A year always feels like it has flashed by until we look back at some of the events that happened. Was it really this year that crowds were out protesting at the signing of the TPP? Was it this year that an alternative national flag flew alongside the familiar one on the Harbour Bridge? It was.
Both those projects look futile now. TPP was an early casualty of the rebellious mood of voters in the United States. At the dawn of the year it was still possible to hope the crowds turning out for Bernie Sanders and Donald Trump would not turn into real votes once the US presidential primaries got under way.
But it was quickly evident Trump especially was drawing legions of voters who did not normally take much interest in the preliminary contests. TPP became an easy target for antagonism to all things foreign or elitist though it was poorly understood, especially by Trump who thought it included China. Now he has vowed to make its cancellation the first act of his presidency when he moves into the Oval Office in a few weeks.
The alternative flag, meanwhile, was defeated at the referendum in March, 56.6 per cent voting against it, 45.2 per cent for it. Could that project ever be revived? Could the TPP?
Both were on the right side of the future. New Zealand, like all postcolonial countries, is on an inevitable trajectory of independence and even the most ardent traditionalists know it. In time, the replacement of its flag will be one of the easier changes it makes. In time, the very name of the nation will probably change too.
The world, meanwhile, is remorselessly becoming an integrated global economy. It is beyond any man's mortal power to stop the trade that can now be done across border by the internet, the sourcing of goods from places were they are made most efficiently and the attraction of investment to poor countries with the potential to be rich.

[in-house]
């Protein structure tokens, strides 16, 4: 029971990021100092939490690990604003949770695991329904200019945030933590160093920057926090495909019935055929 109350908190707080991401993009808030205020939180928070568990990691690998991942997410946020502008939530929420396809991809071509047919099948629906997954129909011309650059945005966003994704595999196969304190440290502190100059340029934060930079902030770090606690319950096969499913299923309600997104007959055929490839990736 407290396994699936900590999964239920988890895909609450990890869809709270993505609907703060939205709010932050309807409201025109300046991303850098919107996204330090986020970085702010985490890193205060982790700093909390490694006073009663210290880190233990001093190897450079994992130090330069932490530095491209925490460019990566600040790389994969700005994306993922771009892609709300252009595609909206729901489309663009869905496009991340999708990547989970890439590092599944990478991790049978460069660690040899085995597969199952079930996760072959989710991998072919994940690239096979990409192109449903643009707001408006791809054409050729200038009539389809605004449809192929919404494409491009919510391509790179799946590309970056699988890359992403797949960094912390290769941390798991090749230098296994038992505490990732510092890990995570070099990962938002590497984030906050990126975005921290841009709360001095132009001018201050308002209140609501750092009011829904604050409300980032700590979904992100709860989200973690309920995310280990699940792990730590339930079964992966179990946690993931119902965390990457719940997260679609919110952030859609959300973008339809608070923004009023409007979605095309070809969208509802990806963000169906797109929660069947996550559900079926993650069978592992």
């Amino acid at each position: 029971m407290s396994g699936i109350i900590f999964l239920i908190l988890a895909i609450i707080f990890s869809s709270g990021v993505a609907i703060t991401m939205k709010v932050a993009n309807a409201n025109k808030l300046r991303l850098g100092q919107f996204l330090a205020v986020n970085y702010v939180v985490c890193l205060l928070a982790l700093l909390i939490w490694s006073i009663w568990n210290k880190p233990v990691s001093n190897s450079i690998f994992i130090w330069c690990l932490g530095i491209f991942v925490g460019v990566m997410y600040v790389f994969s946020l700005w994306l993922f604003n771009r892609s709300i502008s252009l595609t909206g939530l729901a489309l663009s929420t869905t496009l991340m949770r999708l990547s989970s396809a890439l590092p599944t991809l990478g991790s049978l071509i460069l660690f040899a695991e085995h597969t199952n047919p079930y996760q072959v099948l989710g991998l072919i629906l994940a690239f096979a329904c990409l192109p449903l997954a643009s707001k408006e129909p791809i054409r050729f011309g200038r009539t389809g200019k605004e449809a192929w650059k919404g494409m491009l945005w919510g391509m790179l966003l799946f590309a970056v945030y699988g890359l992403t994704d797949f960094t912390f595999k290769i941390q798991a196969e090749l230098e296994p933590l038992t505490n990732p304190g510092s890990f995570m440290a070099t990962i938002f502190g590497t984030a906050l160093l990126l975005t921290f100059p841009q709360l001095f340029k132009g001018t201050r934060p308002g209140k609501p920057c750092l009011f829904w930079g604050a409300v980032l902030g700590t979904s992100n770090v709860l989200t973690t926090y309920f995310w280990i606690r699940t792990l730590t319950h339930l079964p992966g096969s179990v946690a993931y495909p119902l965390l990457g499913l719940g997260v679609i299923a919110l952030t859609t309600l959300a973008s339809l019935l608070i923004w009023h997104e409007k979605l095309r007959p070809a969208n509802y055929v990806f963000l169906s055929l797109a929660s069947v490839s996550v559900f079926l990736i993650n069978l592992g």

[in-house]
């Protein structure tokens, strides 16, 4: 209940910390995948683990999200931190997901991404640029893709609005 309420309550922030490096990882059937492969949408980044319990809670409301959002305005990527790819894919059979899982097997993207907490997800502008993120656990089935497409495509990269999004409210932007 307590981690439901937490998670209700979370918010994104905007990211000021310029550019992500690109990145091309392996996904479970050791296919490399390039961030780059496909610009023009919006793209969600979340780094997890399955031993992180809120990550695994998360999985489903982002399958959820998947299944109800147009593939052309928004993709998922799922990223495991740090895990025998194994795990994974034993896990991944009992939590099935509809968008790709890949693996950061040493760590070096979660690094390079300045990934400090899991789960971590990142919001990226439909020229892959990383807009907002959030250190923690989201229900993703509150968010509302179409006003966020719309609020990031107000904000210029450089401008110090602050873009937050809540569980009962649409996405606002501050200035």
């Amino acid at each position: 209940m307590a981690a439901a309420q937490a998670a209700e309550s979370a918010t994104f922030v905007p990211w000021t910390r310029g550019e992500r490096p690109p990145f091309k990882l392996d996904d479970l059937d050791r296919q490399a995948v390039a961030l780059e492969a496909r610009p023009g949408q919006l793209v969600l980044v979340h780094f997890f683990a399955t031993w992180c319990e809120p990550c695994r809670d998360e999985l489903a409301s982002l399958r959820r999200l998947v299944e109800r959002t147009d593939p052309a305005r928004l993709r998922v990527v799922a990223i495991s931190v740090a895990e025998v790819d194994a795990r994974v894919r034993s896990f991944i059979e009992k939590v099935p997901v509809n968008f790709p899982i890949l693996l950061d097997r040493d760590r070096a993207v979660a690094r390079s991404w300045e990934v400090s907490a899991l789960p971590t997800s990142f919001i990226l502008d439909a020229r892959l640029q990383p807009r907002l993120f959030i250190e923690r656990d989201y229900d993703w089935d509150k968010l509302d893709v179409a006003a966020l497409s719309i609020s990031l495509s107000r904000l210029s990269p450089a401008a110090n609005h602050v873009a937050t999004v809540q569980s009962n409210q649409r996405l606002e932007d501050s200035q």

Agreeing on a code of international law to govern globalisation will always be difficult. The nation state is not in decline. Rather it is Europe's hopeful post-war project to supersede nationalism that has taken a backward step in 2016. Britain might not be the only member to leave the European Union in the next few years.
The US election, too, was a re-assertion of nationalism, not just in economics and trade but in culture and ethnicity. Many have taken fright at the scale of migration in the modern, more integrated world.
But threats from migration have been overstated and the benefits not acknowledged by demagogues who have succeeded in politics this year. Migration is needed by most developed countries with ageing populations and birth rates below replacement level.
More important, migration enriches the receiving countries economically and culturally. Life is more better for the variety of skills, tastes and interests migrants bring.
Democracies have succumbed to fear this year because of terrorism from the Muslim world. Even the US, facing a fraction of the numbers pressing on the EU's borders, has been unnerved.
But fear is not humanity's natural state. We are an optimistic species and progress will prevail.